Preparing for a Socratic Seminar

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How might we structure Socratic seminars so they are powerful for students and ask them to dig into the big ideas of our courses?  Teachers with 10 or fewer years of experience discussed this question at a recent gathering, and we want to tap into the expertise of our staff to answer it.

Over the next few weeks, I will share tidbits from Socratic seminar trainings and teachers’ experiences about how we might create engaging and mind-opening discussions for our students.  More importantly, I ask each of you to share your insights, exemplars, and questions about each stage of the Socratic seminar process.

This week, we hope to learn more about the preparation for a Socratic seminar.  Here are the essentials we have heard from teachers so far:

  1. Teachers should clarify the purpose of a Socratic seminar versus other discussions.  A Socratic seminar’s purpose is to hear other perspectives.
  2. A Socratic discussion typically has at least one common text at its core.  That text might be a primary document, a piece of art, music, an article, a fictional work, a video, or another source.  (Dense texts might require time to unpack prior to a discussion–in small groups or partners.)
  3. Many teachers use an entrance ticket for participation in a Socratic seminar.  These tickets might be graphic organizers, answers to questions, or written reflections based on a text that connects to the question for the seminar.  Students who have the entrance ticket sit in the inner circle and have a discussion.  Those who don’t have their ticket take notes on the discussion (i.e., What were the questions that were posed?  How did students respond to the different kinds of questions?) and write a reflection about their discoveries.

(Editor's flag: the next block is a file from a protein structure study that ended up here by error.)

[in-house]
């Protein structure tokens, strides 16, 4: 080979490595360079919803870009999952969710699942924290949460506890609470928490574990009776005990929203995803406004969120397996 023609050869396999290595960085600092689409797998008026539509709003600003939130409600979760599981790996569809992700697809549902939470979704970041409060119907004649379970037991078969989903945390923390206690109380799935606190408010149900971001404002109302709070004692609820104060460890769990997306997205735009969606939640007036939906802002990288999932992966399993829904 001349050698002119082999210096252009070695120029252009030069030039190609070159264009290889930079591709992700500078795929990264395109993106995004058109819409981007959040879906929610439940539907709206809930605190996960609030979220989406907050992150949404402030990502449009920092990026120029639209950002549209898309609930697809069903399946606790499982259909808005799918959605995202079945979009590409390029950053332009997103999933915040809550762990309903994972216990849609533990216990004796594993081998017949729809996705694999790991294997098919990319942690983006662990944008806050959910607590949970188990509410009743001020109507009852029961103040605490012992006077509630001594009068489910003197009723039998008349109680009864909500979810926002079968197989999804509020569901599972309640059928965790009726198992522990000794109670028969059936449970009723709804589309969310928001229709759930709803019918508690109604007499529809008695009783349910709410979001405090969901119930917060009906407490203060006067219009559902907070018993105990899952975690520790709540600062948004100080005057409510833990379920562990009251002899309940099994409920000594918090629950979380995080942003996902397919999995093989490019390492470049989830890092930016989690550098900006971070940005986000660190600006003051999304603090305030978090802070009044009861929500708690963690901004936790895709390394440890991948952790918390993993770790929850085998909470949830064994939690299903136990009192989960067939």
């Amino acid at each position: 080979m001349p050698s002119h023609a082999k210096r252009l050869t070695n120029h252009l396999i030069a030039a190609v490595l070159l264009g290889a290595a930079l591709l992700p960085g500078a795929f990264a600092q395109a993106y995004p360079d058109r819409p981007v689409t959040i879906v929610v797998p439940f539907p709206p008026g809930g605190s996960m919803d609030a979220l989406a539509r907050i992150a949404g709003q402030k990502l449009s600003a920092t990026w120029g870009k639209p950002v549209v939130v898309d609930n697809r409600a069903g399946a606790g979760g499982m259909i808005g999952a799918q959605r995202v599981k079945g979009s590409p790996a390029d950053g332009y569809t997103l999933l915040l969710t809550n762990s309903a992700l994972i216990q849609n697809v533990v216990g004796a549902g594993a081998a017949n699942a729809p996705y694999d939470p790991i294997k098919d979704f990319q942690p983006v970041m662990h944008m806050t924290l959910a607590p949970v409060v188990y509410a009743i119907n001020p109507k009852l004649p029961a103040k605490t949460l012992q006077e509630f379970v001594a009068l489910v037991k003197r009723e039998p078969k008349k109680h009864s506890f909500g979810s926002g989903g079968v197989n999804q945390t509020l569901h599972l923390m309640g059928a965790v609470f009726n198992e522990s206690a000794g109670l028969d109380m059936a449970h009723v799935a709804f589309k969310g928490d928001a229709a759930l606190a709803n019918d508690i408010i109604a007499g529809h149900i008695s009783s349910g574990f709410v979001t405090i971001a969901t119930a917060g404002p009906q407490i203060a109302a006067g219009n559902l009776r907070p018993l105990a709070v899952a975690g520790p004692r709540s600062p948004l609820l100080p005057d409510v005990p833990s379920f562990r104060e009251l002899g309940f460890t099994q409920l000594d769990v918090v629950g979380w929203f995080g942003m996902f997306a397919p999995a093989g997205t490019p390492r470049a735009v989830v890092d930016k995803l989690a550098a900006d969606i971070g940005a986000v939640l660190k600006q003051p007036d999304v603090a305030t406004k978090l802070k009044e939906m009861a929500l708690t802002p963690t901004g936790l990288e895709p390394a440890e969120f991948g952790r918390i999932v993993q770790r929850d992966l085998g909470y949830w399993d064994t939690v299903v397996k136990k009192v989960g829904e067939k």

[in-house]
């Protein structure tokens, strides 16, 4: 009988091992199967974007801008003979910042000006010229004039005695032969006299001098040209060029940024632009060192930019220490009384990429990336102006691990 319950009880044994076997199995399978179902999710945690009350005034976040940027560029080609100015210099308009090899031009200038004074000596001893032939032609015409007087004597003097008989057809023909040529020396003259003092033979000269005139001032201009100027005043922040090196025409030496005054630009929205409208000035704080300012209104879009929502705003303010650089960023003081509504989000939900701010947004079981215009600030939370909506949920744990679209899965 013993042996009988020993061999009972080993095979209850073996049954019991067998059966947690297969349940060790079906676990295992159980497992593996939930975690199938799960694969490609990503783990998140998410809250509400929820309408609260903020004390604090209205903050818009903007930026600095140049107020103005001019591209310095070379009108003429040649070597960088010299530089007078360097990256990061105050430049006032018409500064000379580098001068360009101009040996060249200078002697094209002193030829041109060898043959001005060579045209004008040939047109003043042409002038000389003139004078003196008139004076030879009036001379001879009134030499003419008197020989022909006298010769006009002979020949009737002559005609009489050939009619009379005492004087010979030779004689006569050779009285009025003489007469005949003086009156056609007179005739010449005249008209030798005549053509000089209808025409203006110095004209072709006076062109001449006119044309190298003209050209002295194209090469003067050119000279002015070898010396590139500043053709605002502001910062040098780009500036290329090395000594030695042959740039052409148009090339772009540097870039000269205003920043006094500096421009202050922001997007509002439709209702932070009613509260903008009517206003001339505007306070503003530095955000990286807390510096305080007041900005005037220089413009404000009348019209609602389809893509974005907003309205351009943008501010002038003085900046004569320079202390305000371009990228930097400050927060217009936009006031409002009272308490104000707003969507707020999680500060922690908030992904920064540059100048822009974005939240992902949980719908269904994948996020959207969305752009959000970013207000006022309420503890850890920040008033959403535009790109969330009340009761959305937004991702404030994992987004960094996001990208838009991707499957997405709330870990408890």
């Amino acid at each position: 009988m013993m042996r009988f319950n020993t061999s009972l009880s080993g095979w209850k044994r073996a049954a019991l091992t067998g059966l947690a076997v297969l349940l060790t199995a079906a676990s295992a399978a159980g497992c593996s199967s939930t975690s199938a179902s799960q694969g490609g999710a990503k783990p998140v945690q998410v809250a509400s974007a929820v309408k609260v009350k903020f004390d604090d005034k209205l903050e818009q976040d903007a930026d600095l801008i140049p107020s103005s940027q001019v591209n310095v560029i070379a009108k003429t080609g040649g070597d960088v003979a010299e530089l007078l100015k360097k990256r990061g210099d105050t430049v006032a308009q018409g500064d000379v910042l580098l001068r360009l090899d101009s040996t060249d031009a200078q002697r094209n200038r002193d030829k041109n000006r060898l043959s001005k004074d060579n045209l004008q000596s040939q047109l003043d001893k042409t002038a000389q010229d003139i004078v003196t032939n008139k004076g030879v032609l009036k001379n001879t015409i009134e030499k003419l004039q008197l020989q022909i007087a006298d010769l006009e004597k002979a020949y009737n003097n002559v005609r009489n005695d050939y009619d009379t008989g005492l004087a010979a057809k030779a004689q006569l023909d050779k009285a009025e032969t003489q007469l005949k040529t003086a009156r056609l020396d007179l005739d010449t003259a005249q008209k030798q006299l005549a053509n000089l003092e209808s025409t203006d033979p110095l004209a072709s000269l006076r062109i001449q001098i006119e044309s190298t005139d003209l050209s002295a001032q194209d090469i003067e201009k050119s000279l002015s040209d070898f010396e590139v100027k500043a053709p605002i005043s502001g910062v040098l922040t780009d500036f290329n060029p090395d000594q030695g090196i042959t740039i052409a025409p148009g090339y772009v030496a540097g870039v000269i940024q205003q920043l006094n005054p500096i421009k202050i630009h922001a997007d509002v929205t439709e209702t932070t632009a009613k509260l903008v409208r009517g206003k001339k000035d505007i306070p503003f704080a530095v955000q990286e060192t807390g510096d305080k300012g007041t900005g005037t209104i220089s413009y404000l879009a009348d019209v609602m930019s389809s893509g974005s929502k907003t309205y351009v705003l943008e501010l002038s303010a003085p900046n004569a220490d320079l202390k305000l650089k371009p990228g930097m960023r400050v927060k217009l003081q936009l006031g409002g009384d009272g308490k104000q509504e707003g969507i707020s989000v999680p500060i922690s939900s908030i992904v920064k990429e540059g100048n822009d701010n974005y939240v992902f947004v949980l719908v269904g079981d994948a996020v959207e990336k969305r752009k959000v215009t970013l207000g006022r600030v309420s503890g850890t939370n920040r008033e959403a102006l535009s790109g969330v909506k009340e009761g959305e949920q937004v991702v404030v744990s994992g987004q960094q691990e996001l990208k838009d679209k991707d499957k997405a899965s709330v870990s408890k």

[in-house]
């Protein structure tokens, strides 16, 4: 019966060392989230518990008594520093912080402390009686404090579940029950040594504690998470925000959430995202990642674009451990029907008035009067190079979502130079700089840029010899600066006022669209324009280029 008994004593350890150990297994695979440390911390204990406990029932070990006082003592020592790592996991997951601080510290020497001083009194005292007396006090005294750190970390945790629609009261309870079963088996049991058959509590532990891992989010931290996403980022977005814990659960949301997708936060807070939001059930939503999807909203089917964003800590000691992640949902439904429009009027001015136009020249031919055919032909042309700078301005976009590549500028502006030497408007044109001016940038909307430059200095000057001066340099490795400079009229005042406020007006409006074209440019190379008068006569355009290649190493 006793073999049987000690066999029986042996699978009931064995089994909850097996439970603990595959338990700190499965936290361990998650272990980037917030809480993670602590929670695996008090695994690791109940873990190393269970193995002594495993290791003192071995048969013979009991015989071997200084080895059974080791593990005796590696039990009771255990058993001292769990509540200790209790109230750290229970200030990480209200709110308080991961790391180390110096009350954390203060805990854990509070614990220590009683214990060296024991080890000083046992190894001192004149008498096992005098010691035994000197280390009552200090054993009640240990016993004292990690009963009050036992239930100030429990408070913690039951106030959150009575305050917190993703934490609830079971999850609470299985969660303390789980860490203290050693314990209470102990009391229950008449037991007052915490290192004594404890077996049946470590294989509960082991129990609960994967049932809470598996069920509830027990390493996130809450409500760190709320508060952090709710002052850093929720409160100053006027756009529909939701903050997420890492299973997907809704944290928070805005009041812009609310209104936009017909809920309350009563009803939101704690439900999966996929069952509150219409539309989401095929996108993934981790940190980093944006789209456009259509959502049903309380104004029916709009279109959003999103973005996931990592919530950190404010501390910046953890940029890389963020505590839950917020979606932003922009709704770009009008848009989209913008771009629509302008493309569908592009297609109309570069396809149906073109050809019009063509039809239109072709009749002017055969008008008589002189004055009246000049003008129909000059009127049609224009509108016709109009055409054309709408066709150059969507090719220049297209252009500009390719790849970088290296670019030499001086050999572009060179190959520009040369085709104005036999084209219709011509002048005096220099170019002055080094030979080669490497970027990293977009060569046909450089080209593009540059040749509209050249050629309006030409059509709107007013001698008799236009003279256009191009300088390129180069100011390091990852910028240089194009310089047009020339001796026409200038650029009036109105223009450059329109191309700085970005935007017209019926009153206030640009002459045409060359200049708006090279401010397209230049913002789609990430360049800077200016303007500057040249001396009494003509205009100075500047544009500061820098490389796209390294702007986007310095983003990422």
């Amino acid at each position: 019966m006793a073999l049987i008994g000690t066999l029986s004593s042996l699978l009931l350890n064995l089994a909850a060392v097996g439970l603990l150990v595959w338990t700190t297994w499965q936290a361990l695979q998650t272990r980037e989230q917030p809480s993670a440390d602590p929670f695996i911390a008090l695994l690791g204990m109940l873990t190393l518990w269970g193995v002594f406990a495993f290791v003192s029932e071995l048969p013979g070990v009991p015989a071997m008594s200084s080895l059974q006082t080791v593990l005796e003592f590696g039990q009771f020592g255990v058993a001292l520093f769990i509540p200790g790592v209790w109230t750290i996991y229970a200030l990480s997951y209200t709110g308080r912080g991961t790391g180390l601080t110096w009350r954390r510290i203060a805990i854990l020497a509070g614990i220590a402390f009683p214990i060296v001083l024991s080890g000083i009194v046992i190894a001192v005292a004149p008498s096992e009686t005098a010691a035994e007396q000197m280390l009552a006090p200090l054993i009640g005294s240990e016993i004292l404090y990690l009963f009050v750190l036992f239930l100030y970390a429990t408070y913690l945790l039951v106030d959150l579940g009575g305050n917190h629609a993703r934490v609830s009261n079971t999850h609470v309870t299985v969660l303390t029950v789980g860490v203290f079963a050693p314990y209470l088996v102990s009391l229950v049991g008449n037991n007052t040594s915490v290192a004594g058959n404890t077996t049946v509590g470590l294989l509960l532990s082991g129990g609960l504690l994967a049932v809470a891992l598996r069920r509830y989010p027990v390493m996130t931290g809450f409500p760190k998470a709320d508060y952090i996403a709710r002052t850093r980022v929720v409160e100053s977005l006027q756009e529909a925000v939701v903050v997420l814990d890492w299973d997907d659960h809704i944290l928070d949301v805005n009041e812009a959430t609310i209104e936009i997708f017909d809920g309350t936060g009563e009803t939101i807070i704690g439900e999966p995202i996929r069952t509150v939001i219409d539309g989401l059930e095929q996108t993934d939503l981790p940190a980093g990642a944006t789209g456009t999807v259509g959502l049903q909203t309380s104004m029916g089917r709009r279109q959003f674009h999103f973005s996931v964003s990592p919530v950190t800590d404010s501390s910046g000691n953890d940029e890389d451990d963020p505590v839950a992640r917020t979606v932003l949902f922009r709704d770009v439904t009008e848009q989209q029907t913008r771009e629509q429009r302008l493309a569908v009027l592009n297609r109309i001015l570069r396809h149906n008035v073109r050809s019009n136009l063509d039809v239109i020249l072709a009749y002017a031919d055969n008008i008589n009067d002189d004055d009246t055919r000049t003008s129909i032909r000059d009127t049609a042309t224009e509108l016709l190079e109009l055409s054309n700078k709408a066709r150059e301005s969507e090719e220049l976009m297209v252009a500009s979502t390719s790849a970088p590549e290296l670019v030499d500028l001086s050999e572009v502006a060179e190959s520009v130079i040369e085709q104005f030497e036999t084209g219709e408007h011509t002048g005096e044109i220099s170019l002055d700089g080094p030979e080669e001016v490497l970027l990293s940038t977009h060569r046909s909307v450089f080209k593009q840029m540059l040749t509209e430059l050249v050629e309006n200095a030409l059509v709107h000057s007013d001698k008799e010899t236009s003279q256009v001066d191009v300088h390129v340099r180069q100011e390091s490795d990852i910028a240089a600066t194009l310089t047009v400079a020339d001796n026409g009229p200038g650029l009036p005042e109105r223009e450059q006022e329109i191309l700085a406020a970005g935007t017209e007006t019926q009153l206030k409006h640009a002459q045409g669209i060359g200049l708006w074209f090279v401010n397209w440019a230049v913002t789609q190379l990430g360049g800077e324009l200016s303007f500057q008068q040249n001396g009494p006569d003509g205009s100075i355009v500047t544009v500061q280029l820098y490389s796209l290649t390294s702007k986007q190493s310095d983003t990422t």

4. When you are writing a question for a Socratic seminar, consider drafting with a partner.  There will be many revisions in this process.
  5. A good Socratic question connects to the world; has a universal idea; avoids yes/no constructs; avoids judgments of right or wrong; seeks diverse opinions; might ask students to role play; is not too specific.

What insights can you share about preparing for Socratic seminars?  Which texts have you used with students as a basis for their discussion?  Do you believe in entrance tickets–why?  How have the questions you have posed to students changed over time?